Peter Enns is an evangelical scholar of the Old Testament. Until recently he taught at Westminster Theological Seminary. Dr. Enns and the seminary recently reached an agreement for him to step down from his position. Westminster is a conservative theological seminary in the reformed tradition.
Why was it agreed that he would step down? (I use the passive voice here on purpose. The arrangements were done behind closed doors and no one really knows what settlement was reached, hence the passive seems safer). As near as I can make out this is what happened.
In 2005 Dr. Enns wrote a book entitled Inspiration and Incarnation: Evangelicals and the Problem of the Old Testament. The book centers around three main issues in dealing with the Old Testament from both a faithful and scholarly point of view. First, he discusses the problem of the stories of the Old Testament looking like and being modelled on stories from the ancient near east. If the Old Testament is a unique revelation to the Hebrews why does it look like it is copied from stories that other people are telling? Second, he discusses the fact that there are contradictory theologies in the Old Testament. If God revealed the Old Testament, why is God inconsistent? Third, he deals with how the New Testament uses the Old Testament. Put simply the New Testament often quotes and uses the Old Testament out of context and just does bad exegesis. Why did people in the New Testament get it so wrong?
Enns’ solution to the problem is to posit an incarnational model of scripture. By incarnational he is referring to the incarnation of Jesus Christ in orthodox Christianity. Christ in orthodox theology was 100% God and 100% man. Thus he was divine, but also got tired, angry. hungry, etc. Enns says the Bible is something similar, from God and also from man. Hence you can have a divine book that contradicts itself, borrows from its historical context, gets things wrong etc. The folks at Westminster decided that they didn’t like it, had some meetings behind closed doors, and Enns agreed to leave. Enns described the whole thing in a radio interview (the page has an mp3 of the complete interview).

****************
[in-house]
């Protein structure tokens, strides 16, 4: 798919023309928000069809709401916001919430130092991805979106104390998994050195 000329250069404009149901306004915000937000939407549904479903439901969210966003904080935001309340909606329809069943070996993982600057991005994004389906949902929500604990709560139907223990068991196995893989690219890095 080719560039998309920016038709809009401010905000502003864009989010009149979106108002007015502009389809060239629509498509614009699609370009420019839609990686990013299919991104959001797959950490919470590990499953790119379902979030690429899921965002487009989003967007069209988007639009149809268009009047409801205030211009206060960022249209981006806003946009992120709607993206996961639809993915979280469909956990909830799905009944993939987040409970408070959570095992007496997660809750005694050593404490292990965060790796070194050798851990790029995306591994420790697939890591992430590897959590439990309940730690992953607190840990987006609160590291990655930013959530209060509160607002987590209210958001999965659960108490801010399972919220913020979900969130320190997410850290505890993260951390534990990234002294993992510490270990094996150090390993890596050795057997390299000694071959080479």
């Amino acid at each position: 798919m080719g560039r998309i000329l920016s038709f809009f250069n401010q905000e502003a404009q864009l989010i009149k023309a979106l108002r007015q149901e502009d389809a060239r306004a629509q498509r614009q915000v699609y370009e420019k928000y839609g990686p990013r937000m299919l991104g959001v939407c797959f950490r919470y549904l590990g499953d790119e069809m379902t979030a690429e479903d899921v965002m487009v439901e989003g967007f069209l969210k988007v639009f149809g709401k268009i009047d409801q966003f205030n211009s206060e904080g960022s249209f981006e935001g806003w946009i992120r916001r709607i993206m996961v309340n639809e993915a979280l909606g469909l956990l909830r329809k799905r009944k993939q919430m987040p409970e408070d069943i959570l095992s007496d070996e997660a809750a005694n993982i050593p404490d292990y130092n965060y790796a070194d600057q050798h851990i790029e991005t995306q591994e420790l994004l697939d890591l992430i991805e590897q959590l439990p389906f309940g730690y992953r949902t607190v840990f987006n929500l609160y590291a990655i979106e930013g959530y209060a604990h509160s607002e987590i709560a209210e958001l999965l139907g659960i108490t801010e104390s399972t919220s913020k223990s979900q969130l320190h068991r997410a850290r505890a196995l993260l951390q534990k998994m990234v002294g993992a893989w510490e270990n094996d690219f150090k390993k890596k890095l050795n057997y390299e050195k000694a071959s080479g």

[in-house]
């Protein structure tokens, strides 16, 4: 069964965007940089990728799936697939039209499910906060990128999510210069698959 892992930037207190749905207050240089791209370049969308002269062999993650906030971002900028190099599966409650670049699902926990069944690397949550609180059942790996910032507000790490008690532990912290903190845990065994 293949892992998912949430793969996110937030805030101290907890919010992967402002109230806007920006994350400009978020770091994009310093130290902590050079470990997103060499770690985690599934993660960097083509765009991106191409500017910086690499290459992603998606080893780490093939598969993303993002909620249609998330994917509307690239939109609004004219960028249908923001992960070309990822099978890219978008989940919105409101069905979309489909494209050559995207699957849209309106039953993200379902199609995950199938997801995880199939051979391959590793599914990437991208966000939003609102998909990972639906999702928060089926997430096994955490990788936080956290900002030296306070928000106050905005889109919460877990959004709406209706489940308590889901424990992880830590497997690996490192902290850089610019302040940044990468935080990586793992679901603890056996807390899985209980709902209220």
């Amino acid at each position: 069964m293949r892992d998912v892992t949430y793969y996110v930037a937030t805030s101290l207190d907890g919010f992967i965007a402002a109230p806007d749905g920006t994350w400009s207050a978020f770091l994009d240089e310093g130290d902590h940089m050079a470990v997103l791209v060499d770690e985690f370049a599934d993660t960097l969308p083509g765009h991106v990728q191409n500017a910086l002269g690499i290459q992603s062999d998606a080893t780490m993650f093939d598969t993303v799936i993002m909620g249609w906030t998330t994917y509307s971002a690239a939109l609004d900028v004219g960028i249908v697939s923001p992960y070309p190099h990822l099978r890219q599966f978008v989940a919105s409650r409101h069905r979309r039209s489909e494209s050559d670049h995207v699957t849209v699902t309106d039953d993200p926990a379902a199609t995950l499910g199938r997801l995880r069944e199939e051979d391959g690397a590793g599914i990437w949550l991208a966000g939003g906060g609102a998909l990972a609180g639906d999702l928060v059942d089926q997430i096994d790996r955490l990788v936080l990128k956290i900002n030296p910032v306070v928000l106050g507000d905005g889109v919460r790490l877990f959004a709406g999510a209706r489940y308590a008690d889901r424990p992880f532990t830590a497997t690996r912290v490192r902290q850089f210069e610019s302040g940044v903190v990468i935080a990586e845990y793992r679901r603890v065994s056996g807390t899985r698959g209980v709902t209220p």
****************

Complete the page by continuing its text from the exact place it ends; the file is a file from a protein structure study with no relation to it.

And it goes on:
While I think that it is sad that Enns left over the whole situation, and that the situation could/should have been avoided, several parts of the process stood out to me
- Enns’ peers gave him a 100% confidence vote and said that he was completely orthodox and qualified to teach at the seminary
- Enns was never branded as a heretic by his seminary
- No ecclesiastical action was taken against Enns
- The whole situation ended rather amicably. No one gave nasty interviews or said this was a repeat of Galileo and the Catholic Church
- Enns will most likely find another job, in the same field, rather easily
Anyway, now for the Mormon angle on all of this. When can our theological disagreements become this amicable? Can they become this amicable? Is this just a matter of time, when our church becomes more seasoned and mature will this kind of stuff will be normal? Are there structural impediments to our disagreements becoming this civilized? Specifically, Enns was in a much better bargaining position with regards to his seminary than an average BYU professor would be in regards to BYU. Enns could always go to another seminary, write books for a larger market, pastor at a church etc. Is this amicableness a product of economics?
Perhaps I am assuming too much. Should theological disagreements become this amicable? Is it desirable that in the future, incidents like those that happened to the September 6 and David P. Wright become a distant memory of a forgotten past? Or perhaps are incidents like these just the unfortunate by products of enforcing orthodoxy?
Per mogget’s request:
Satan Claims Responsibility for Westminster Decision by a critic of and graduate of Westminster
Old Testament Opening at Westminster Theological Seminary Another parody and ensuing discussion. The discussion presents both sides.
Blog with lots of links to all of the issues
Entry with lots of links to critiques of Enns